The Torah, “Leviticus,” 23:4 – 23:8: These are the Lord’s appointed [holy days], holy occasions, which you shall designate in their appointed time: In the first month, on the fourteenth of the month, in the afternoon, [you shall sacrifice] the Passover offering to the Lord. And on the fifteenth day of that month is the Festival of Unleavened Cakes to the Lord; you shall eat unleavened cakes for a seven day period. On the first day, there shall be a holy occasion for you; you shall not perform any work of labor. And you shall bring a fire offering to the Lord for a seven day period. On the seventh day, there shall be a holy occasion; you shall not perform any work of labor.
Question: Why is it forbidden to work on the first and last days of Passover?
Answer: It is because we distinguish between two states in the spiritual work: awakening from below and awakening from Above.
During the awakening from below we evoke the cooperation between the Light and the vessel by our yearning. The Light corrects the vessel and gives it the right intention. During the awakening from Above, this work is fulfilled from Above but only because we have created all the right conditions for it in advance.
We make efforts, thus creating the right conditions for the first and last days of the holiday since the week of Passover has to be closed at its ends by states in which we don’t do anything since the upper Light does all the work. The first day of the holiday is the beginning of the exodus from Egypt. The last day is the end of the exodus that seals it.
It is important to say that the nations of the world have different calendars. The Christian calendar is based on the movement of the sun. The Muslim calendar is based on the movement of the moon. While the Jewish calendar takes the movement of the sun, the moon, and the earth into account since the earth is the central object between the sun and the moon.
On the one hand, we take the year into account, which means the revolution of the earth around the sun, and on the other hand, we take the month into account, the revolution of the moon around the earth, and compare the two. Thus the Jewish calendar doesn’t change and so, for example, we can calculate in advance which day of the week will be the first day of Passover in another 35 years.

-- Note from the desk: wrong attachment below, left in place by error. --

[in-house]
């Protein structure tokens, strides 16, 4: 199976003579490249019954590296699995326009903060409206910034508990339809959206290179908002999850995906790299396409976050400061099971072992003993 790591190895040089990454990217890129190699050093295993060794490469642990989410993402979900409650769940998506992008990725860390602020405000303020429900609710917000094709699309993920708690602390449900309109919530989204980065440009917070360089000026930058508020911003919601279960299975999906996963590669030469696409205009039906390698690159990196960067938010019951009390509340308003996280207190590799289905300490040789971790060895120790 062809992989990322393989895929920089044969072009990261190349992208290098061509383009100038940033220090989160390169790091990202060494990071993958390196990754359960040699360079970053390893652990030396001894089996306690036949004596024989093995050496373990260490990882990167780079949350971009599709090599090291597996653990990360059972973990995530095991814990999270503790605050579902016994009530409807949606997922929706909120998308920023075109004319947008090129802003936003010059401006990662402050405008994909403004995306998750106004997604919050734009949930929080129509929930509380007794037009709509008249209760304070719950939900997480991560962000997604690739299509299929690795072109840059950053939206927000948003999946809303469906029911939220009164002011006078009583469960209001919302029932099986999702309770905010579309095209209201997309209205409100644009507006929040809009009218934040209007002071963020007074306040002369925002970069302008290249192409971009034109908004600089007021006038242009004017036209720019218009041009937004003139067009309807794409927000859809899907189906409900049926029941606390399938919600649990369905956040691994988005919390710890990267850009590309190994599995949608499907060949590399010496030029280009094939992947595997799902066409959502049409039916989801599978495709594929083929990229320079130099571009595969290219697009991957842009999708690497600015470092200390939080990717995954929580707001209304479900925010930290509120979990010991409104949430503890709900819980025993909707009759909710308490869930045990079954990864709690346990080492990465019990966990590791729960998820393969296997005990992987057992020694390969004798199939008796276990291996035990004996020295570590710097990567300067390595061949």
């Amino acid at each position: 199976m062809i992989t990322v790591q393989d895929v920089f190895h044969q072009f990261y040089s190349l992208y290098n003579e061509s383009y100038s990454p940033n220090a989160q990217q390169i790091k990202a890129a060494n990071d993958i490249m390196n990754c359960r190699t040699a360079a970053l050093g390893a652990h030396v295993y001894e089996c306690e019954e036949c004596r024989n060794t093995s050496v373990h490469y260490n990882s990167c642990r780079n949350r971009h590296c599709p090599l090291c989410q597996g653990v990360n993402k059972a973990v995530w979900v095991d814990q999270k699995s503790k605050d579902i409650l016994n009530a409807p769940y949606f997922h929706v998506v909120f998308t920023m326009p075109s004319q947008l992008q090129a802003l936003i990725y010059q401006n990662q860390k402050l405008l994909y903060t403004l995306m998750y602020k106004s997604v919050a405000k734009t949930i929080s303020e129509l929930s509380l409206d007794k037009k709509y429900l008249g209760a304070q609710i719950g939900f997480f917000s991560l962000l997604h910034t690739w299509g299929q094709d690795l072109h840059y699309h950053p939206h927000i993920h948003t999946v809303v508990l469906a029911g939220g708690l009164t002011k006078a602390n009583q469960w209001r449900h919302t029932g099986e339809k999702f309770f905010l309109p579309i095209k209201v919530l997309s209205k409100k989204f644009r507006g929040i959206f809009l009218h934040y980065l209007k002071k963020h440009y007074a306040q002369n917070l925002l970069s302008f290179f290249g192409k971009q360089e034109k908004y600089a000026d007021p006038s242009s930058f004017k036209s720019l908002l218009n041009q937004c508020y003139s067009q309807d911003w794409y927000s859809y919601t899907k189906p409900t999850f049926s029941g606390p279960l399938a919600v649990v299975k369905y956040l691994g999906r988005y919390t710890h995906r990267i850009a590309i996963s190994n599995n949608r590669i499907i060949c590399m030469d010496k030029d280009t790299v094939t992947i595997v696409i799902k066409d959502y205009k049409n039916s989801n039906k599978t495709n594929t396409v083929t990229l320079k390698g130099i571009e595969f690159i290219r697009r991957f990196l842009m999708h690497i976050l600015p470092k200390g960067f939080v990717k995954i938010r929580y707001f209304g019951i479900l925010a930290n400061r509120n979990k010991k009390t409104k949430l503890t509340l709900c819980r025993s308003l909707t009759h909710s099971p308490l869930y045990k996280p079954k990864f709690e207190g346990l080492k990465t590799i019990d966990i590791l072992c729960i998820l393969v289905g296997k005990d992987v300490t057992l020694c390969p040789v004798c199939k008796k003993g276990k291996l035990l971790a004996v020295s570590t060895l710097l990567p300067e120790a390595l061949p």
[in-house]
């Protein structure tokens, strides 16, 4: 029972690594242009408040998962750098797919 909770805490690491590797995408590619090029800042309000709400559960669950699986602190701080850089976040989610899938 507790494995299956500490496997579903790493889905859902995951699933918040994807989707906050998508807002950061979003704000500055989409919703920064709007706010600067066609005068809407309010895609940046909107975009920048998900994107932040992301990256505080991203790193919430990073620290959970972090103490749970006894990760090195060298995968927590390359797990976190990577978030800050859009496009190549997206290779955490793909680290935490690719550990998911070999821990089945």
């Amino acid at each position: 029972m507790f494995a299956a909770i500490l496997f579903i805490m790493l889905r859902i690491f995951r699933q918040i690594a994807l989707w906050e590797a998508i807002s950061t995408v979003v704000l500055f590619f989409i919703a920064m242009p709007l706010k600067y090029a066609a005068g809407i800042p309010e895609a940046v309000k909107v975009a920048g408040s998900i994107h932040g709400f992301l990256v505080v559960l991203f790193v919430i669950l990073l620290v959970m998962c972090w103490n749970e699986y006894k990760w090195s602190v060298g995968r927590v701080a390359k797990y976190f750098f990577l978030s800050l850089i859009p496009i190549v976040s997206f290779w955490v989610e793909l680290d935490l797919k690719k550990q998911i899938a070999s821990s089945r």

What is more, based on the comparison between the movement of the sun, the earth, and the moon, we can say that Passover cannot be on certain days of the month. This means that everything is accurately related to the general astrological system.
Question: The Torah refers to holy assemblies several times. Why do we have to gather in Passover?
Answer: Holy assemblies during Passover are the most important thing for the Israeli nation since it is actually thanks to their desire to unite that they need to come out of Egypt.
A person’s union with a group of people, with the society, with the nation, or with the whole world is actually different levels of the exodus from Egypt (from the ego). When we attain the force of unity, a certain tension, this exodus, the detachment from the ego, takes place.
It is always among us, separating us and making us feel repulsed by one another. If we begin to compress and condense it, try to unite and connect to one another, then the exit from the ego begins the moment we first attain unity.
On the first day of Passover (the exodus from Egypt) we begin to tighten this connection. Then we work on it during the week and totally unite on the last day of the exodus from Egypt. From that moment on we are a united nation.
But in the meantime, people don’t understand what they should do, although there is a direction that spurs the desire to escape from the ego. But it is merely an animalistic instinct without the proper awareness. People will acquire the recognition when they gather at the foot of Mount Sinai.
From KabTV’s “Secrets of the Eternal Book” 5/28/14